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Derivative with e and Definte integral

  1. Jun 7, 2009 #1
    1. Find y' if xey + 1 = xy

    The attempt at a solution
    I separated the y:
    y= ey + 1/x

    After deriviation:

    y' = e2(dy/dx) -1/(x2)

    Is this correct? If so, how do solve after since this question is m/c which one of choices is (y-ey)/ (xey-1), though it could be none of above.

    2. Find the definite integral that represents the area of the surface formed by revolving the graph of f(x) = x2 on the interval [0, sqrt(2)] about the x axis
    This is another m/c problem

    The attempt at a solution
    The problems asks for the proper shell method formula I beleive.
    one of the choice is 2pi [tex]\int[/tex] [tex]^{sqrt(2)}_{0}[/tex] x2[tex]\sqrt{1+x}[/tex]4dx

    and another 2pi [tex]\int[/tex] [tex]^{2}_{0}[/tex] y[tex]\sqrt{1+1/y}[/tex]dy

    ok my question is where do they get a sqrt for part of the answer

    3. Find the volume of the solid formed by revolving the region bounded by y=2x2 + 4x and y = 0 about the y-axis.

    Since the volume is forming on the y-axis, how do I separate x from the given function
    Last edited: Jun 7, 2009
  2. jcsd
  3. Jun 7, 2009 #2


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    Homework Helper

    For problem (2), where do you get those formulae from? When you rotate x^2 about the x-axis you form a solid with a circular cross section. That is if you slice the solid perpendicular to the yz-plane every slice is a circle with radius r and therefore with area [itex]\pi r^2[/itex]. You want to add all the slices in the interval [itex][0,\sqrt{2}][/itex] together. The r however is different for different values of x so you want to express r in terms of x. Can you see what r(x) is?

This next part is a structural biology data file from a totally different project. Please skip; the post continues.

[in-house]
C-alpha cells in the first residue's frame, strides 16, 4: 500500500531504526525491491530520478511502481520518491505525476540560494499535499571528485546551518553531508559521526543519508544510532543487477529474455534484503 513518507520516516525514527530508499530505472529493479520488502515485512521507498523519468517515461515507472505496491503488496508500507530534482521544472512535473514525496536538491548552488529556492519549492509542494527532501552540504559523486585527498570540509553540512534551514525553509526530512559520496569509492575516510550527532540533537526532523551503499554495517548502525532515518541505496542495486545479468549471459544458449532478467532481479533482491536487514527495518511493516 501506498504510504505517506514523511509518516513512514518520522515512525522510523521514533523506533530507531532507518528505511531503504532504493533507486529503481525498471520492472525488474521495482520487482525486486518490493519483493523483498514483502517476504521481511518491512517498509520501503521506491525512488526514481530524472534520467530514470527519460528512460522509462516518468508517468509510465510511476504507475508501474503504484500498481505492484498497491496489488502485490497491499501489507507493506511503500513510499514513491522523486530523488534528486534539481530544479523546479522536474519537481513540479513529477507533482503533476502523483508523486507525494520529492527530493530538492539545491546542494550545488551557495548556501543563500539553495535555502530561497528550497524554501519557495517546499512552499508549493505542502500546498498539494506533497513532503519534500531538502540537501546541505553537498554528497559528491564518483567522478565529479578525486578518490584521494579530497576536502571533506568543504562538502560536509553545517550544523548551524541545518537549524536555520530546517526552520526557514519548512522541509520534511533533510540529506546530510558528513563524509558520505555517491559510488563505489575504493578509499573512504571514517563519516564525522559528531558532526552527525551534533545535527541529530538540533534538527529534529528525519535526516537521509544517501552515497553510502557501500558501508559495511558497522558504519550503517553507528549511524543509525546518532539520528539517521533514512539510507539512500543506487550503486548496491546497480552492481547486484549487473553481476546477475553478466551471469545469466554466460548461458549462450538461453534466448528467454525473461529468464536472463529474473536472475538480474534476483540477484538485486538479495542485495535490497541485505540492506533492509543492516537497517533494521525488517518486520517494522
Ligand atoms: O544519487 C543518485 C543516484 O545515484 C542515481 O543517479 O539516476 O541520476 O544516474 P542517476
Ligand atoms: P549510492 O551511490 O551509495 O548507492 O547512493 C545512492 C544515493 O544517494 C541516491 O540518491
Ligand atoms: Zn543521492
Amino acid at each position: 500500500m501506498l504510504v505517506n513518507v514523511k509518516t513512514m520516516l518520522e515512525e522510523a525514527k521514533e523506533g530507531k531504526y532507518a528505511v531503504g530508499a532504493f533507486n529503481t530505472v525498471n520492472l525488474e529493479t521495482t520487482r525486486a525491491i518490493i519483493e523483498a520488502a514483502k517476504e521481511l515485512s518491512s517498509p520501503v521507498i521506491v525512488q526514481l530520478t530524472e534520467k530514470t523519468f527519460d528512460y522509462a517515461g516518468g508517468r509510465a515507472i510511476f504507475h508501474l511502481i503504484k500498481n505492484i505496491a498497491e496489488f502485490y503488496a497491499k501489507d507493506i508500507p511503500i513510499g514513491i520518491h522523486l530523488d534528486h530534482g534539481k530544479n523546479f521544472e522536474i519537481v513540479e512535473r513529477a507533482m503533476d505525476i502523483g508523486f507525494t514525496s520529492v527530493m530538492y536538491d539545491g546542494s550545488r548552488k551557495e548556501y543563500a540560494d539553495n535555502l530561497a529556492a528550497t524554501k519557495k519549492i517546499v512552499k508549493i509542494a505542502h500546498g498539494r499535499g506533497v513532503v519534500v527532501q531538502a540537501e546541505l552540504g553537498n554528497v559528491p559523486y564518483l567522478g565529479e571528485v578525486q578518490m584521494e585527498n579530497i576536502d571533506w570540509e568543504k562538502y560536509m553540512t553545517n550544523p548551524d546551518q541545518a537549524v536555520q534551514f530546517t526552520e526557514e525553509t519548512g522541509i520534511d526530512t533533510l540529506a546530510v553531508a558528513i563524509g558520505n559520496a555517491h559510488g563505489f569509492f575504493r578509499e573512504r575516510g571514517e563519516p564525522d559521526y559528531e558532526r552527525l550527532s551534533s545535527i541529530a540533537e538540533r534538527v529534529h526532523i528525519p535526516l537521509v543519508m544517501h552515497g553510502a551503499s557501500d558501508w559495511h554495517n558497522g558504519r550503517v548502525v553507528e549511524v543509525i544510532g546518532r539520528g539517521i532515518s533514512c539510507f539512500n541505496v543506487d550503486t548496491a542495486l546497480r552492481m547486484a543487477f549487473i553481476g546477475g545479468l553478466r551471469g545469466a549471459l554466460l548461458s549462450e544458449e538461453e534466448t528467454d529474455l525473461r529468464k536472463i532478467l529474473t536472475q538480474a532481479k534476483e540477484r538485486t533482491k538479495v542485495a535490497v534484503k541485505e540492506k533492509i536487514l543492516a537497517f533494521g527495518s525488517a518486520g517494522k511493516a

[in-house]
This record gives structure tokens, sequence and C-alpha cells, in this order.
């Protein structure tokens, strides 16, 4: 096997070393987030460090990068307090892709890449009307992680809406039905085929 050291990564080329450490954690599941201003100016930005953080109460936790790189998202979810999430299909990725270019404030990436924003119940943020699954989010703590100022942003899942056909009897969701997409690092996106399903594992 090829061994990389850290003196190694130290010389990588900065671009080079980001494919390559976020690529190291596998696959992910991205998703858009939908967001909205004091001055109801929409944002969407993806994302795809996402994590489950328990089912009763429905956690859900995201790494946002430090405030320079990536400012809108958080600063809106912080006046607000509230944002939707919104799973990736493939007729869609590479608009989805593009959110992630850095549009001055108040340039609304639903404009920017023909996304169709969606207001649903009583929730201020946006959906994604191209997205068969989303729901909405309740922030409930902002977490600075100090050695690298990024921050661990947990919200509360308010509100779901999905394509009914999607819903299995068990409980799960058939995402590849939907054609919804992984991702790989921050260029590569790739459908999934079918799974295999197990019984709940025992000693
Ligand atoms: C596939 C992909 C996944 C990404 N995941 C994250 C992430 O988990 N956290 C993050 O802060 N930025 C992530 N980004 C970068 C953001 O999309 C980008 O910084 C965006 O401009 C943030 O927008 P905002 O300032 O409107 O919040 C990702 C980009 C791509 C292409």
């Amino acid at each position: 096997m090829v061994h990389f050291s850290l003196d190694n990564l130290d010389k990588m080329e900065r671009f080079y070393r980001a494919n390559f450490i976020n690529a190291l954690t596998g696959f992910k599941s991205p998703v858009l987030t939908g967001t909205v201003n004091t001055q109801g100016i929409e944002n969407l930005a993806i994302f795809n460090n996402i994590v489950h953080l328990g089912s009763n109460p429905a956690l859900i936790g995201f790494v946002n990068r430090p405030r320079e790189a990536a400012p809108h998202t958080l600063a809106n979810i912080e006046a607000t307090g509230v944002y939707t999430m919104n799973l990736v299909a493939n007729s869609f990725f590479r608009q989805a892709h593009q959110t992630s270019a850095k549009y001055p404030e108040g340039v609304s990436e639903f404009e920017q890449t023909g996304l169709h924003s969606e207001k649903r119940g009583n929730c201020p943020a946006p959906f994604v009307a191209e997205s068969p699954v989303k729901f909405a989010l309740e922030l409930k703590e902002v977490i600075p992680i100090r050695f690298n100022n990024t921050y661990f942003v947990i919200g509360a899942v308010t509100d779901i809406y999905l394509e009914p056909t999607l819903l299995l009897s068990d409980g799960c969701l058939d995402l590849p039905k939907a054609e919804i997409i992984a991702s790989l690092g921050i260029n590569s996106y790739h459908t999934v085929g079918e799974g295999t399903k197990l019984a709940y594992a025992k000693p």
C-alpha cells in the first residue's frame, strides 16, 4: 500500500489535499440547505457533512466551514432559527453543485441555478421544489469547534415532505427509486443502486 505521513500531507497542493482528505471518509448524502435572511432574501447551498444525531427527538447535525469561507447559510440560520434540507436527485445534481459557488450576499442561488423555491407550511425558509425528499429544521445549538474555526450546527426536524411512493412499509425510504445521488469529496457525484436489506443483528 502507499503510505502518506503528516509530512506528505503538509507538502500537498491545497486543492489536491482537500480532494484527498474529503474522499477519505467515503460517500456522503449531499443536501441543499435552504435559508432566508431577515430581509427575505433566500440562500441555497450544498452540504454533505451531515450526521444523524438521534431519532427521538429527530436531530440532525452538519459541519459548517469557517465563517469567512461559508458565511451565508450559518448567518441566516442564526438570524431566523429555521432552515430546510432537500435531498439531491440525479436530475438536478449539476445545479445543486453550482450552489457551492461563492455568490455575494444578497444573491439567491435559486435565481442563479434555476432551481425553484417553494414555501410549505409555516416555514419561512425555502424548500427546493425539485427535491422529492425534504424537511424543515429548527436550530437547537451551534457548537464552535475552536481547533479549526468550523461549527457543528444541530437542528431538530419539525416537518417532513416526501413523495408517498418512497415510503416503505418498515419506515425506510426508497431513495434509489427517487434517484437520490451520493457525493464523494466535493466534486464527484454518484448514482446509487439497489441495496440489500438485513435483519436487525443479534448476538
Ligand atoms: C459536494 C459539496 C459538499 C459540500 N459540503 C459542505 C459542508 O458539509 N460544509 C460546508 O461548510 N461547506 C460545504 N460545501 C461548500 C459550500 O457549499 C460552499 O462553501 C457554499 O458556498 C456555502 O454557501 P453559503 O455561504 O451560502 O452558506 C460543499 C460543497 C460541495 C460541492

Last edited: Jun 7, 2009
  4. Jun 7, 2009 #3
    Those formulas in problem 2 are some of the answer choices of that multiple choice question
  5. Jun 7, 2009 #4


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    Homework Helper

    Well forget multiple choice for a while. Do you understand my previous post and can you derive an expression for r(x)?
  6. Jun 7, 2009 #5
    Since you still had y on both sides of the equation, it was not really necessary to divide both sides by x, especially since it changed the nature of the possible values for x (in your new equation, it is no longer valid to have x = 0, which was perfectly valid in the old equation). Keep an eye out for losing the scope of solutions like this.
    So going back to the old equation:
    xey + 1 = xy
    all you really have to do is take the derivative of each side of the equation with respect to x, and note that the derivatives of each side should be equal as well. That is to say, if f(x) = g(x), then f'(x) = g'(x). Both sides are still functions of x even with the y present, because in general, we restrict attention to those regions of the graph of the solutions to the equation on which y is an implicit function of x. Then solve for the term (dy/dx) which is the same as y'(x) in the resulting equation.
    Last edited: Jun 7, 2009
  7. Jun 7, 2009 #6
    O yea, I forgot about that. Duh. Thank you so much
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